I’d like to thank Leanne, Rachel, Sarah and Tess for asking me to speak at Bill’s funeral.
We are gathered here today to give thanks for the life of William Alan Beagley and to commend him to God.
Funerals are celebrations of life; we thank God and offer comfort to each other by sharing our memories of Bill. But as Bill himself said at funerals, while this service is one of celebration and thanksgiving it is also okay to be sad! Today is a day of mourning, as well as of celebration. We are acknowledging the end of Bill’s life, the end of his living presence among those who love him. We are gathered here to grieve, as well as to give thanks, and the sorrow we feel is a measure of our love for Bill.
It is also okay to be angry. Bill was only sixty-three when he died. In God’s perfect world, as described by the prophet Isaiah, ‘No more shall there be in it an infant that lives but a few days, or an old person who does not live out a lifetime; for one who dies at a hundred years will be considered a youth.’ I’m sure that if this world were as God intended it to be Bill would have grown old with Leanne, and would have enjoyed grand-fathering the children that Rachel, Sarah and Tess might have in the years to come. We do not live in that perfect world, and so people die too soon, and that is something to lament. I believe that as we grieve Bill’s too-early death today, God grieves with us.
Bill’s life ended too soon, but there is still a lot to celebrate. Bill’s sixty-three years were rich and abundant and full of love. I am completely convinced that God gave Bill and me to each other as ecumenical colleagues. I am certain that we were gifts of God to each other as we supported, encouraged and learned from each other. We also had a lot of fun together. Because I saw so much of Bill as priest I know that in his priesthood Bill was living out God’s intention for him. Bill approached his vocation ‘with a true heart in full assurance of faith.’ Bill knew that God calls us to service as we are. God does not call particularly holy and pious people; instead we are made holy by the faithfulness of God. Bill lived his life with integrity, as the person God had created him to be, relying on God’s grace. That is a lesson that we can all learn from Bill’s life; we do not need to pretend to be better than we are, or try to earn our place in God’s love. We just need to be who we are, the people God created us to be, and God will rejoice in us.
Later in this service we will sing Bill’s favourite hymn, which is also my favourite hymn, ‘Be thou my vision’. For both of us one of the attractions of this hymn is the line ‘Be thou my armour, my sword for the fight’. Bill was openly pleased to have been the only person to break my ban on weapons at the Science Fiction and Fantasy service, when he sneakily wore a sword to the first one held in Williamstown. Last year’s service was held here at Holy Trinity where Bill could set his own rules about costumes, and so he proudly wore a sgian-dubh with his kilt. But of course we don’t just love this hymn for its mention of swords. It also describes the hope that the church offers at every funeral, the hope that ‘after victory won’ we may ‘reach Heaven’s joys’. The Book of Revelation promises that one day ‘Death will be no more; mourning and crying and pain will be no more, for the first things have passed away.’ Both the hymn and the Book of Revelation assure us that death is not the end; one day death itself will end. The church believes that in the resurrection of Jesus we have seen the decisive triumph over death and that just as Christ was raised from the dead so all of us will ultimately be made alive in Christ. As we gather to say good-bye to someone we love, we do so in the sure and certain hope that this farewell is not the end.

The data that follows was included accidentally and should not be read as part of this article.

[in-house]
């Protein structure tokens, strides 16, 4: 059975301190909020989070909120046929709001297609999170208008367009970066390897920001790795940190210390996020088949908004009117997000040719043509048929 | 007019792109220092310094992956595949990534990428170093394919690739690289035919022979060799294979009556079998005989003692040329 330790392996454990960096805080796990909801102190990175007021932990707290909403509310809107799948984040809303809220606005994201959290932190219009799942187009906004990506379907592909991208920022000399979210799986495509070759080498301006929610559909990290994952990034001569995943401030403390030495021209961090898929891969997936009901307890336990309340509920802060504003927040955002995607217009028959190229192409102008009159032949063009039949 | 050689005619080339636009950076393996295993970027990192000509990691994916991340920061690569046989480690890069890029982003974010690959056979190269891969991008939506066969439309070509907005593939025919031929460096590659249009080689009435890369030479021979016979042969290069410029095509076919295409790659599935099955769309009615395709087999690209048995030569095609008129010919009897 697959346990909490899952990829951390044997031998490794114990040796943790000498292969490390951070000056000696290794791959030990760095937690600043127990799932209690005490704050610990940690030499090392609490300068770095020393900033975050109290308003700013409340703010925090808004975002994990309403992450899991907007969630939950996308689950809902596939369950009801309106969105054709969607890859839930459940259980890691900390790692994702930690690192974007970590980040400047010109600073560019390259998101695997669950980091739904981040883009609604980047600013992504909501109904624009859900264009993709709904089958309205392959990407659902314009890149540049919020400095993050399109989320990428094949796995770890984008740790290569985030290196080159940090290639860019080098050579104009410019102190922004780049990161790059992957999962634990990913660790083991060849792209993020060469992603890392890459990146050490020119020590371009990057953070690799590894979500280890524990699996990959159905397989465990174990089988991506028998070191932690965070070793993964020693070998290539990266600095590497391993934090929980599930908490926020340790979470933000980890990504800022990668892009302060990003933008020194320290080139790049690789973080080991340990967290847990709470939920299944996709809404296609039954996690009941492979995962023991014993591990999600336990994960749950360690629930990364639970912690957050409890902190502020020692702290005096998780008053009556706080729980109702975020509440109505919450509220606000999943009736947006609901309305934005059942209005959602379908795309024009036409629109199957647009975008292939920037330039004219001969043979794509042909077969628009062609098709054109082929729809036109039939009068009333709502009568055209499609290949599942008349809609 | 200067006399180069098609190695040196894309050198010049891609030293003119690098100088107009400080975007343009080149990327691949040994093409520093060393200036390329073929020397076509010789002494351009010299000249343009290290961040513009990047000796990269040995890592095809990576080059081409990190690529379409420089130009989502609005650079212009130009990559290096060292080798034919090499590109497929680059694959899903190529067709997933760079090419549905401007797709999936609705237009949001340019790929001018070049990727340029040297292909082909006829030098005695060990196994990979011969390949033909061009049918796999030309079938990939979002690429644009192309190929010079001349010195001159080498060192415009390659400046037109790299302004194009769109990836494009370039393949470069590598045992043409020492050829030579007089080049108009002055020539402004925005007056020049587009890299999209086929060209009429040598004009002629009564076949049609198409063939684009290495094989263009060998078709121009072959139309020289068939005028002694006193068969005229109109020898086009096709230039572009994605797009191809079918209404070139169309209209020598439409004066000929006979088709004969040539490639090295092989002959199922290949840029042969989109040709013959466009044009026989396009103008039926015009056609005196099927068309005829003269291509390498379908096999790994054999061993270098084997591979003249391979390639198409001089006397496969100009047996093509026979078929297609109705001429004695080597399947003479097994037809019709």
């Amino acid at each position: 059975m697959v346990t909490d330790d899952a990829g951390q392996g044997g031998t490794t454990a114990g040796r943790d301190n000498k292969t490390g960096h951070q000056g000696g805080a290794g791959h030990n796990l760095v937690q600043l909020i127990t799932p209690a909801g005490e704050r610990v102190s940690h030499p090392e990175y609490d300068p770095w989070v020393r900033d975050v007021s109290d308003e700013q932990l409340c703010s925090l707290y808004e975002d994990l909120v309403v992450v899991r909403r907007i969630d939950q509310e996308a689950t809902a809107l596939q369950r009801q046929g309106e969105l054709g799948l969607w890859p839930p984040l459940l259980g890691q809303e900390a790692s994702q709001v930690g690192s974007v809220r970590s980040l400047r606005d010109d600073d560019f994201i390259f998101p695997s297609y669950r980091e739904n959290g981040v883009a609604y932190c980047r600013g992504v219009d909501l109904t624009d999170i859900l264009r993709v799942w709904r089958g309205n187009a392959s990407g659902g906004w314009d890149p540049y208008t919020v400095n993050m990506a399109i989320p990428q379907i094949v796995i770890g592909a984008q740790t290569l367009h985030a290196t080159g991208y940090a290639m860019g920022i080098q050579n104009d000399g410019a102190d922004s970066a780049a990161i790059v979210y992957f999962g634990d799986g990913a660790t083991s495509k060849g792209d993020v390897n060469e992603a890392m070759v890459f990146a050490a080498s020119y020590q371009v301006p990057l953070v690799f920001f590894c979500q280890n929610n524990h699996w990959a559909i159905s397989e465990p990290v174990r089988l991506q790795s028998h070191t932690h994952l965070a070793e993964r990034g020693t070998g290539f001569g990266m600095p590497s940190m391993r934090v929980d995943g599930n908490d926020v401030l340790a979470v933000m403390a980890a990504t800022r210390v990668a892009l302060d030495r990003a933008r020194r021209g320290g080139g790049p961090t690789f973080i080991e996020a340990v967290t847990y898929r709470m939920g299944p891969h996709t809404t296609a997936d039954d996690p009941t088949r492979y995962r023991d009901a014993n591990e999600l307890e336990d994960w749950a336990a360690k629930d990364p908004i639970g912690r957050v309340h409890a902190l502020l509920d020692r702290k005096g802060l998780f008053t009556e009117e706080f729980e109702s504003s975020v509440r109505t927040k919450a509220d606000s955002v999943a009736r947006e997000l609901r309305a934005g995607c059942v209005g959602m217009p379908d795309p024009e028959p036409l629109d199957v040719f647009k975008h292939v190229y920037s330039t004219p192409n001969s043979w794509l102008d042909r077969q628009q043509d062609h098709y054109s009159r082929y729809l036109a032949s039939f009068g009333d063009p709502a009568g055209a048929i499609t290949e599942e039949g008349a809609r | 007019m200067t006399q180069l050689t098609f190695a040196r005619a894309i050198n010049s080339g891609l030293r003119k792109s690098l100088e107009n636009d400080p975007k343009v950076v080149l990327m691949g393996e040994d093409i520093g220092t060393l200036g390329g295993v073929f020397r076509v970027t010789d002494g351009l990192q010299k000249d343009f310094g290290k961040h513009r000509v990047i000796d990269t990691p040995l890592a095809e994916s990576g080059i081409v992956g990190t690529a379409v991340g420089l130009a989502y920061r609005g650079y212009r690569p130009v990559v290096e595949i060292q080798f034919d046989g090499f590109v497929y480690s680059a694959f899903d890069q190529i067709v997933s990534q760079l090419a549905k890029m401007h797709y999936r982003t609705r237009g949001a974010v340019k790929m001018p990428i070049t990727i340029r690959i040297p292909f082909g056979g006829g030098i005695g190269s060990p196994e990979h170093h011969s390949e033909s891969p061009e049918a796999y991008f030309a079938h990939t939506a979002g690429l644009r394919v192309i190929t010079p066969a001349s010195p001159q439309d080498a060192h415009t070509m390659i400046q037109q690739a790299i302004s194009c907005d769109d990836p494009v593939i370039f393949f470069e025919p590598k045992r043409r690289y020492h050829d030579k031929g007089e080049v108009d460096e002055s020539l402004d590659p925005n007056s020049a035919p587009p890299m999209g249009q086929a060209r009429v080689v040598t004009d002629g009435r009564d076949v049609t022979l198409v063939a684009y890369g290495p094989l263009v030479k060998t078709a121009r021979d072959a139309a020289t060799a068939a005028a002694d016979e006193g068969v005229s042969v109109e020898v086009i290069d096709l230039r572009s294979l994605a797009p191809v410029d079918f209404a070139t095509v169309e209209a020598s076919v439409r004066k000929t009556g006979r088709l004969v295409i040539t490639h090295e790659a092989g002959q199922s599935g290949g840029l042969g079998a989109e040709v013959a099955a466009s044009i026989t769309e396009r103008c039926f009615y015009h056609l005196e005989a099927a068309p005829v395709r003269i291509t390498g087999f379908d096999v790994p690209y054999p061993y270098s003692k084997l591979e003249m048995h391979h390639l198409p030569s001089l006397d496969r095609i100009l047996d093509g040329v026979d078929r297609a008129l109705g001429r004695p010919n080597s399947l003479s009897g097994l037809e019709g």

If you look at the front of your Order of Service you’ll see that Leanne chose three lines from W. H. Auden’s ‘Funeral Blues’ to describe her love for Bill. But she didn’t quote the fourth line of that stanza, ‘I thought that love would last forever: I was wrong,’ because at the heart of the Christian faith is the certainty that love can last forever. The Apostle Paul wrote of love that ‘Love never ends … now faith, hope, and love abide, these three; and the greatest of these is love’. Our love can last because human love is inspired by and held within the overwhelming, immeasurable, love of God. It is into that love, the love of the God who is love, that we commend Bill. As we say good-bye to Bill today, we are giving him into the hands of the God who has loved and cared for him all the days of his life, and who continues to love and care for him in death.
We are gathered here to commend Bill to God, certain that God will receive him with love. Amen.